In 2015, several RAM employees went on a Lean Manufacturing Tour of Japan. In this series of posts, we recount our experiences and observations. May our stories leave you convinced of the truth of the great Japanese proverb:


When someone is converted to a particular philosophy or perspective, there is an initial phase called the “cage stage”. This is when the person is so enamored with their newfound truth, that they put everyone they meet in a virtual headlock to make sure they hear all about it ad nauseam, making those around them feel like perhaps it’s best for that person to be in a “cage” for a while until they can be trusted to safely interact with others. (Side note: this is not to be confused with the other “Cage stage”, which is a thespian euphemism for over-acting.) Hoks was the company we visited in Japan that was the most similar to RAM, and their leaders were definitely in the Lean “cage stage”. These guys took 5S to a whole new level. Everything was labeled. Everything was in its place. And I mean everything. Take a look at this wall clock for example:

It’s labelled, numbered, and positioned precisely so you know exactly where it is supposed to go and what its functionality is. Even their light fixtures and tables and chairs were numbered and marked. We kidded our friends at Hoks that they really weren’t 5S, but 5C, which is 5S combined with generous amounts of cocaine. They didn’t seem to get the joke.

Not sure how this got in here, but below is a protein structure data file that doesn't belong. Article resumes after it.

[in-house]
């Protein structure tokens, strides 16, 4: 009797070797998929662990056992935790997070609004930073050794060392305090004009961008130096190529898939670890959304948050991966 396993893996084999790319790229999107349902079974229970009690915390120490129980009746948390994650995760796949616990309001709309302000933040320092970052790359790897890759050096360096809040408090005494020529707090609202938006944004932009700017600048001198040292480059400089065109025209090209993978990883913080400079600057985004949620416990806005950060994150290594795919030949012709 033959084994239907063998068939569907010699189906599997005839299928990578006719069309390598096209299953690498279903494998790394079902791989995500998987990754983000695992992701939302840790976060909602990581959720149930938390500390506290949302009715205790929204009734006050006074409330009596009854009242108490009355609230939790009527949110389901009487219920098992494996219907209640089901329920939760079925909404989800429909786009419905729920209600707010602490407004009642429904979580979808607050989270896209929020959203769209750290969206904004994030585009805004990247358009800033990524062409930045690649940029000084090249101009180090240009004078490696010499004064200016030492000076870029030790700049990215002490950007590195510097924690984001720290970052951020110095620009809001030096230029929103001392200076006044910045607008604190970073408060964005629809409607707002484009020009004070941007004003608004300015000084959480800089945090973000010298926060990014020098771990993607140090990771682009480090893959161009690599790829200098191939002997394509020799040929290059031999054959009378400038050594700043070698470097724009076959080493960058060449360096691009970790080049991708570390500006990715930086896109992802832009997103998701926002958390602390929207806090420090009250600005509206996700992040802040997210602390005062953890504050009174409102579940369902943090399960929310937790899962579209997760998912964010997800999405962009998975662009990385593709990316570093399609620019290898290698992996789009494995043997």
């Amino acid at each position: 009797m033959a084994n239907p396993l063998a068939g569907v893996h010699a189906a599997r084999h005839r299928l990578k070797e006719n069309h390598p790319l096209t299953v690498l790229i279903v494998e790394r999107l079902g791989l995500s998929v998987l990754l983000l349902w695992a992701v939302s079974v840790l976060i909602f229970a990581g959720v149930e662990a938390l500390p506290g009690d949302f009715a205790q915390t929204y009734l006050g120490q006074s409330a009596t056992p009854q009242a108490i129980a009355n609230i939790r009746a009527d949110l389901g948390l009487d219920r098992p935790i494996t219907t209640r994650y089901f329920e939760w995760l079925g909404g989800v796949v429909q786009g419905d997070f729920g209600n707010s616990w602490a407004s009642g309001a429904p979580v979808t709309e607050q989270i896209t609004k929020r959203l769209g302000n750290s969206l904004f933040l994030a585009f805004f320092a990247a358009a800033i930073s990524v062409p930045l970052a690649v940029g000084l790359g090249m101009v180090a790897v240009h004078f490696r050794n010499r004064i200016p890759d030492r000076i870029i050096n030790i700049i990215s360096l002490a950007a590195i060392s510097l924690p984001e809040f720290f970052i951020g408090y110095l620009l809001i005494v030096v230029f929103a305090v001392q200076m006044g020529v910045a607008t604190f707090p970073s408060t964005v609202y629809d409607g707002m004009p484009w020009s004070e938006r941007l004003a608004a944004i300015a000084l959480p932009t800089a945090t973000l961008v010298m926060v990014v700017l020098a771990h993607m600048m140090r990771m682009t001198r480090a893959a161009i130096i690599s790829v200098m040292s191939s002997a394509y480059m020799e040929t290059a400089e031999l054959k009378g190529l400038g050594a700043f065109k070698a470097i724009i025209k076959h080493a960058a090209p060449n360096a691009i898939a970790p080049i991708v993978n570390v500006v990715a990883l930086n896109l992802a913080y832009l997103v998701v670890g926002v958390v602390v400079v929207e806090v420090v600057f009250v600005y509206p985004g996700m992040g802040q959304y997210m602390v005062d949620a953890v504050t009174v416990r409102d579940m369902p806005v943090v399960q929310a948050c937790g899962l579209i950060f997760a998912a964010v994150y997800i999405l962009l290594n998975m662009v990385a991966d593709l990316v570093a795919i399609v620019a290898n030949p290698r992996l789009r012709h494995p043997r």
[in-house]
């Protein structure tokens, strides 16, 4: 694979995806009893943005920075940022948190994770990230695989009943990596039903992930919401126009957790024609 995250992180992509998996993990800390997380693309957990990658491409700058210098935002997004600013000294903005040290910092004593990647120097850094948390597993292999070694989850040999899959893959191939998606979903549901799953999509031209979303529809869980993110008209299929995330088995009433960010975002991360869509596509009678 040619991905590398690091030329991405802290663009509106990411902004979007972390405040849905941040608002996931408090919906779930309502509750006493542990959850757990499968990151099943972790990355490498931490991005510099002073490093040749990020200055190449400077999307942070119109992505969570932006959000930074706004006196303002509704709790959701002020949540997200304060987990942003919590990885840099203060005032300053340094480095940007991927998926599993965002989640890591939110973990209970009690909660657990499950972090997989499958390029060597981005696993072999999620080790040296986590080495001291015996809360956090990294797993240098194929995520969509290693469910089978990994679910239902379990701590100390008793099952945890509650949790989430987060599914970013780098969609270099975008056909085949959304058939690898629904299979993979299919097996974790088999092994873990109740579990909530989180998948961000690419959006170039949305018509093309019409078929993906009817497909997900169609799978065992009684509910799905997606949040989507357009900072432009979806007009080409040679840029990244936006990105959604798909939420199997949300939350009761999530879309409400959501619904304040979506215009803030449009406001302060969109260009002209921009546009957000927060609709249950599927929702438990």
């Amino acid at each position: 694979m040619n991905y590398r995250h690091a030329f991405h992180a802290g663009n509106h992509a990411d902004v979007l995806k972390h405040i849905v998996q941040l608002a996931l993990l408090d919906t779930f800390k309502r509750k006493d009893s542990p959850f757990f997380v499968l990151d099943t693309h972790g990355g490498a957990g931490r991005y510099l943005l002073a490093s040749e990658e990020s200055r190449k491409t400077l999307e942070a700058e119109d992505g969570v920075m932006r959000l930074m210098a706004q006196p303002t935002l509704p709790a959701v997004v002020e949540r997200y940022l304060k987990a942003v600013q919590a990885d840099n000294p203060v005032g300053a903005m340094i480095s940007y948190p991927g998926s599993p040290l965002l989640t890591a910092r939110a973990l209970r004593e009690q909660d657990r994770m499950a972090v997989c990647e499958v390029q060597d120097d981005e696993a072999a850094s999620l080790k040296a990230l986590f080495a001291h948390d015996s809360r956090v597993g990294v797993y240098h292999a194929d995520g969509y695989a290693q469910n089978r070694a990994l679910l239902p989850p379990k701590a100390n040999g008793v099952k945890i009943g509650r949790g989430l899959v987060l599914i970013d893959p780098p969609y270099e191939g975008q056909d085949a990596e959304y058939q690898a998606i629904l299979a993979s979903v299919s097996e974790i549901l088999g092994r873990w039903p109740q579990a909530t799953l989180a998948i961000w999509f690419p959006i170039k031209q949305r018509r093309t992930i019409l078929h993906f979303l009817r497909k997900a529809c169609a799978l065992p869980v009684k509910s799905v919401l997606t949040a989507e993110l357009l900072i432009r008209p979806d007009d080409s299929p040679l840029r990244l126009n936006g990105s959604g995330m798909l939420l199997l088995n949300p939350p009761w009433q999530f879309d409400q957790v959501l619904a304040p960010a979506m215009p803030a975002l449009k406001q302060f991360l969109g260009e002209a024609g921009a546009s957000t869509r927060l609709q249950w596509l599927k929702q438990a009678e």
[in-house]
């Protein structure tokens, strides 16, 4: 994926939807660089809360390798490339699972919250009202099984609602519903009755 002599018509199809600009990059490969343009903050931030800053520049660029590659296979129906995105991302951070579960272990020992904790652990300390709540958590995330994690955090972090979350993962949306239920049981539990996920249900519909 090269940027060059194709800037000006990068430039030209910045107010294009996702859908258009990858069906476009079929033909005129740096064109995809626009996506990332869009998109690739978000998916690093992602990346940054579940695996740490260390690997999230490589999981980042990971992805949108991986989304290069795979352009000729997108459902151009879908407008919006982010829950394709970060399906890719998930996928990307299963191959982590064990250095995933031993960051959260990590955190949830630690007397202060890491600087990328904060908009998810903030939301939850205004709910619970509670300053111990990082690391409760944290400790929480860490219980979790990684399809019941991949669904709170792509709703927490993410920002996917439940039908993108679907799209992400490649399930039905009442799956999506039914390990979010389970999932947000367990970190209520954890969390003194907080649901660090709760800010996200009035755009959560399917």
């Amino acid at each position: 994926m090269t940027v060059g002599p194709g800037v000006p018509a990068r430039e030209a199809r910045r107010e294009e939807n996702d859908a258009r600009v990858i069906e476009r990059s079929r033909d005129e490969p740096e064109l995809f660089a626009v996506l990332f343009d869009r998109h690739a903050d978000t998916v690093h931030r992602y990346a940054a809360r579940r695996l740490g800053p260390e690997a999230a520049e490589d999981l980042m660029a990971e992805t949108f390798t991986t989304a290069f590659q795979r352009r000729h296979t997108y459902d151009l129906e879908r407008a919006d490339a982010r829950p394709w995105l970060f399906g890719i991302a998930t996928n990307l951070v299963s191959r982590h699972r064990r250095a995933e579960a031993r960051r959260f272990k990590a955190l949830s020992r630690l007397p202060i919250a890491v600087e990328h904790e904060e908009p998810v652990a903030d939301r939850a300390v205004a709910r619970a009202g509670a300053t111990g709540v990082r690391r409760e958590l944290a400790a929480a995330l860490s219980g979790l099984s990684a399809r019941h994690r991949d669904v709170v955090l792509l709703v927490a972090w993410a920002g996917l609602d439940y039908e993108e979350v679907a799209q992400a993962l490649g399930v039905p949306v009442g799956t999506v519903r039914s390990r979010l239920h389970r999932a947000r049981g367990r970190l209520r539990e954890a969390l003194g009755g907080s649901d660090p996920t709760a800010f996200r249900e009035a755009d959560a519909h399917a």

Hoks is essentially a job shop that makes a high number of different electronic SKU’s. This makes line-leveling a challenge. This is another way in which they are similar to RAM. But they do a great job of mitigating that through continual improvement practices.

Also consistent with their philosophy of lean and efficiency, at Hoks they were able to take all subjectivity out of the phrase “a sense of urgency.” You hear that all the time from managers and employers. “I want to see a sense of urgency.” But what is urgency to one person might not be urgency to another. Enter Hoks: problem solved, we will post a precise speed that we believe reflects a sense of urgency, and when you walk by the radar gun you can see whether you’re walking fast enough. An eminently Japanese solution to the problem!

They have lots of fun at Hoks, despite the fact that they ride that fine line between genius and insanity. And management is all-in. During the Lean conversion, the manager we spoke to set the example by coming in early and cleaning toilets himself. He said he had to get to the point where he loved it. “I love you, Mr. Toilet,” he said. (Of course, if Hoks had toilets from Toto, they probably wouldn’t have to worry about cleaning them.) Trying to take advantage of the jovial atmosphere during a question and answer time, some smart aleck** asked Hoks management if they’d ever considered adding “a loogie” to the end of their name. Once again, crickets.